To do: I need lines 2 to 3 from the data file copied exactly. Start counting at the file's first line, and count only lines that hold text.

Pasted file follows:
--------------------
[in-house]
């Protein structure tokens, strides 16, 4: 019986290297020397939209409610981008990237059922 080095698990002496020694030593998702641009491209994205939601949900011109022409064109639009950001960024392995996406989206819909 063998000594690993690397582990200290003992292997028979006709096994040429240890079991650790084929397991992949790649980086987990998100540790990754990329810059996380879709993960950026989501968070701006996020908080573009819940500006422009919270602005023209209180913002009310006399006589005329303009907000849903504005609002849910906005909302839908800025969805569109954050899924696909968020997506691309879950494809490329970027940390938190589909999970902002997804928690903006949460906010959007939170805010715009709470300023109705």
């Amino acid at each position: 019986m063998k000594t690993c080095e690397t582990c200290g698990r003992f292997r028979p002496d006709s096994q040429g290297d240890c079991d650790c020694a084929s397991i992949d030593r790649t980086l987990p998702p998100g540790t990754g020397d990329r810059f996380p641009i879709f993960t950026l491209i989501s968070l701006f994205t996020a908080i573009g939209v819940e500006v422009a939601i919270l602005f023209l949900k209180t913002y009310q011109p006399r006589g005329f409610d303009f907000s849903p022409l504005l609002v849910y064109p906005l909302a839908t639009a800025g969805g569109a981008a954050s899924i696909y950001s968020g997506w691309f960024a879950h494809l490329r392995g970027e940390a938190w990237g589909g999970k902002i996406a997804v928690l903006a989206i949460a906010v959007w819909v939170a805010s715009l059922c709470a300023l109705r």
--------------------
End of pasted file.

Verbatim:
């Protein structure tokens, strides 16, 4: 019986290297020397939209409610981008990237059922 080095698990002496020694030593998702641009491209994205939601949900011109022409064109639009950001960024392995996406989206819909 063998000594690993690397582990200290003992292997028979006709096994040429240890079991650790084929397991992949790649980086987990998100540790990754990329810059996380879709993960950026989501968070701006996020908080573009819940500006422009919270602005023209209180913002009310006399006589005329303009907000849903504005609002849910906005909302839908800025969805569109954050899924696909968020997506691309879950494809490329970027940390938190589909999970902002997804928690903006949460906010959007939170805010715009709470300023109705």
């Amino acid at each position: 019986m063998k000594t690993c080095e690397t582990c200290g698990r003992f292997r028979p002496d006709s096994q040429g290297d240890c079991d650790c020694a084929s397991i992949d030593r790649t980086l987990p998702p998100g540790t990754g020397d990329r810059f996380p641009i879709f993960t950026l491209i989501s968070l701006f994205t996020a908080i573009g939209v819940e500006v422009a939601i919270l602005f023209l949900k209180t913002y009310q011109p006399r006589g005329f409610d303009f907000s849903p022409l504005l609002v849910y064109p906005l909302a839908t639009a800025g969805g569109a981008a954050s899924i696909y950001s968020g997506w691309f960024a879950h494809l490329r392995g970027e940390a938190w990237g589909g999970k902002i996406a997804v928690l903006a989206i949460a906010v959007w819909v939170a805010s715009l059922c709470a300023l109705r």